A profit center is a part or division within a company that directly adds to its profit. It is responsible for generating its own revenues, as well as for its own costs and expenses. The performance of a profit center is typically assessed based on its profitability, or net income, which is calculated as revenues minus expenses.
The purpose of designating a part of the organization as a profit center is to allow for greater transparency and accountability in assessing its performance. By treating different parts of the organization as their own profit-generating units, it becomes easier to determine which parts of the organization are most and least profitable, which can inform strategic decisions and resource allocation.
Examples of profit centers might include individual stores in a retail chain, divisions or product lines within a larger corporation, or departments within a financial institution.
Please note that the opposite of a profit center is a cost center, which is a part of the organization that does not directly generate revenue, but still incurs costs for the business, like the HR or IT department. While cost centers are necessary for the operation of the business, their costs are typically accounted for separately from profit centers to provide a clearer picture of the company’s profitability.
Example of a Profit Center
Let’s use a car manufacturing company as an example. The company might have different profit centers for each of its car models. So, let’s say the company produces three models: Sedan, SUV, and Sports Car.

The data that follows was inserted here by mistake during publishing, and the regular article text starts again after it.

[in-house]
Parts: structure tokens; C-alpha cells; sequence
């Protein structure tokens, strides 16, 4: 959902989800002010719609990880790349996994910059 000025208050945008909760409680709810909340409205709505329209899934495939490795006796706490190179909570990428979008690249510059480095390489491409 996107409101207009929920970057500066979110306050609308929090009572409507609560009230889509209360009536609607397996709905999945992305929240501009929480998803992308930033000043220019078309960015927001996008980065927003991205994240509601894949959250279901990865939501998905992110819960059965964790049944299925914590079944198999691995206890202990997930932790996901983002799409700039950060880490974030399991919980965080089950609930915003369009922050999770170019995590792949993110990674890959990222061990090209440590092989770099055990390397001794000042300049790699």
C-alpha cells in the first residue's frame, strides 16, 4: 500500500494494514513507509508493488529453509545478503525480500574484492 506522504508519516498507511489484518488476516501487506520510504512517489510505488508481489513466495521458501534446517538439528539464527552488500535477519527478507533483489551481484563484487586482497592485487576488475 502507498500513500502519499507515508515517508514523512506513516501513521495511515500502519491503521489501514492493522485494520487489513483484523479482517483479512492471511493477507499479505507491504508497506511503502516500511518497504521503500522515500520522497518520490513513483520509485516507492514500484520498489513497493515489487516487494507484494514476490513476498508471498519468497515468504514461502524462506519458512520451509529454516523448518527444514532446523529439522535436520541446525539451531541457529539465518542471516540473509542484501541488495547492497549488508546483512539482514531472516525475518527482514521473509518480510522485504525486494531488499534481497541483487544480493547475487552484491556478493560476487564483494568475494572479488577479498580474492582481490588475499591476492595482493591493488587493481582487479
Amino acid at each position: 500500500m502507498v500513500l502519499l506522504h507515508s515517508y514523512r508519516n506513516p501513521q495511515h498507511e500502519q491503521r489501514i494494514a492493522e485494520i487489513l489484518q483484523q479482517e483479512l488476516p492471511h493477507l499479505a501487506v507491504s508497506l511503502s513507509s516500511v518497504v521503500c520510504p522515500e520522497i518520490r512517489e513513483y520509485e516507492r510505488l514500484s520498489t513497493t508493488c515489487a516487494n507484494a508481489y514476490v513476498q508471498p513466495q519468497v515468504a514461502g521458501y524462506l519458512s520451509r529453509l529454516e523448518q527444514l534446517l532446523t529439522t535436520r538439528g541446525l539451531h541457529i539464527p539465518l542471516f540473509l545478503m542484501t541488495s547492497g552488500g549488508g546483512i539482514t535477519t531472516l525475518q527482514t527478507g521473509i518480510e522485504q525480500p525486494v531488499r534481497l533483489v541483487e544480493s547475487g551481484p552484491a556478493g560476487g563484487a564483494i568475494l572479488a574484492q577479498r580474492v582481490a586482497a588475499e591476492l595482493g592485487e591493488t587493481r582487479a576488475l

Each of these car models is a separate profit center, each with its own revenue (from the sales of that specific model) and its own costs (manufacturing, marketing, etc. related to that specific model).
For example, let’s say for one fiscal year the Sedan model brought in $20 million in sales, the SUV model brought in $30 million, and the Sports Car model brought in $10 million. These are the revenues for each profit center.
On the other hand, the Sedan model had $12 million in costs, the SUV model had $20 million in costs, and the Sports Car model had $7 million in costs.
This allows the company to calculate the profitability of each model separately:
- Sedan Profit: $20 million (revenue) – $12 million (cost) = $8 million
- SUV Profit: $30 million (revenue) – $20 million (cost) = $10 million
- Sports Car Profit: $10 million (revenue) – $7 million (cost) = $3 million
This way, the company can assess which models are most profitable, identify potential areas for improvement, and make more informed decisions about where to invest in the future. The company could decide, for example, to boost marketing for the SUV model because it is the most profitable, or to reevaluate the costs associated with the Sedan model to increase its profitability.